Research highlight

Chlamydia genome sequencing

Nature Genetics

March 12, 2012

Whole genome sequencing of Chlamydia trachomatis is reported in a study this week in Nature Genetics. C. trachomatis is a human pathogen that causes of one of the most prevalent sexually transmitted infections worldwide, as well as infections of the eye that are a leading infectious cause of blindness. Simon Harris and colleagues report a comparative genomic study of 53 C. trachomatis whole genome sequences. These strains were isolated from epidemics during 1959-2009, and were selected to represent the diversity of clinical strains. The authors used this sequence dataset to construct a more accurate whole genome phylogeny for the species. Their analysis allows for a reconstruction of the evolutionary history of C. trachomatis, and has implications for monitoring of epidemiological infections and characterizing population structure and strain diversity. The authors also find that a traditionally used C. trachomatis single gene diagnostic, based on genotyping the ompA gene encoding the major outer membrane protein, has limited utility for strain typing and inferring genetic relatedness. They suggest the need for typing a larger number of loci across the genome for more accurate strain typing.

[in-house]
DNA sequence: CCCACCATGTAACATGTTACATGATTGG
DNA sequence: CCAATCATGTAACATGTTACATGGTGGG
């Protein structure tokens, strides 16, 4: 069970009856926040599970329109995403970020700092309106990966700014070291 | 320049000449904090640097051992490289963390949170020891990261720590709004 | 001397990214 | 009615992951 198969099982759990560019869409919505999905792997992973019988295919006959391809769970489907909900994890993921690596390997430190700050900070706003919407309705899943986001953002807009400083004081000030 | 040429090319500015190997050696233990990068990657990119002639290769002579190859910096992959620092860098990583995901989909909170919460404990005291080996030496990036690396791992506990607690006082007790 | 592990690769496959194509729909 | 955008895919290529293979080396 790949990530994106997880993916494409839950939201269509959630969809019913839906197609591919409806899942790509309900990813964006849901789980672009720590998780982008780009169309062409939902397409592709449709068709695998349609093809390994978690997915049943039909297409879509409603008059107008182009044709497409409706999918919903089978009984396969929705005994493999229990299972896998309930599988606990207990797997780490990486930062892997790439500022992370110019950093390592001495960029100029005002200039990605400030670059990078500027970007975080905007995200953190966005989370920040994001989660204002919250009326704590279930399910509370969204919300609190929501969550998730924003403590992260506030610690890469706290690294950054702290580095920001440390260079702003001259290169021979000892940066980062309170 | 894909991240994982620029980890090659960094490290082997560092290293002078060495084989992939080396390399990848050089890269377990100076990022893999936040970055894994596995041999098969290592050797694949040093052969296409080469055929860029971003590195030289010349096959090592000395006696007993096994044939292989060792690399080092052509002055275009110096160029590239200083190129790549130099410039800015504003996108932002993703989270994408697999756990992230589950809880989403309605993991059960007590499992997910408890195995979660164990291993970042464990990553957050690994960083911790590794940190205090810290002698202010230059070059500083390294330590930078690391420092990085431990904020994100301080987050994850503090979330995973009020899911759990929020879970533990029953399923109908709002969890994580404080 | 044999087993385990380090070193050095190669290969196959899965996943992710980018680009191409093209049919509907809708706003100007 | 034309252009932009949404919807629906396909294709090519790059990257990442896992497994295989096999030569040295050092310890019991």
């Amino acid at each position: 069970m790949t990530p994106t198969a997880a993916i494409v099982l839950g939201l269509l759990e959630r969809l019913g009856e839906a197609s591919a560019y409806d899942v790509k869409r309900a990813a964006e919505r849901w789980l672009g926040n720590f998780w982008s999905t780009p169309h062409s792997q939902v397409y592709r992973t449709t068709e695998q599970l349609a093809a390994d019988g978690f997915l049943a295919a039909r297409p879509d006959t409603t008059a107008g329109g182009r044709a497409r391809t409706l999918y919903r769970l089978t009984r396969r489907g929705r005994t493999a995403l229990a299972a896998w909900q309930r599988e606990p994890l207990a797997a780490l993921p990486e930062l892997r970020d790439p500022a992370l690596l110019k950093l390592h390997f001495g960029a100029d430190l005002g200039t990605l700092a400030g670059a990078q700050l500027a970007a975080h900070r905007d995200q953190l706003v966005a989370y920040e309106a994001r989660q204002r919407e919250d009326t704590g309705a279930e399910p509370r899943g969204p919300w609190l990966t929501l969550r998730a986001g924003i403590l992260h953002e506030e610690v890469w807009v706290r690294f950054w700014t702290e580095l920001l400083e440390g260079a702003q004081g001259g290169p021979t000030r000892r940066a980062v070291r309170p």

doi: 10.1038/ng.2214

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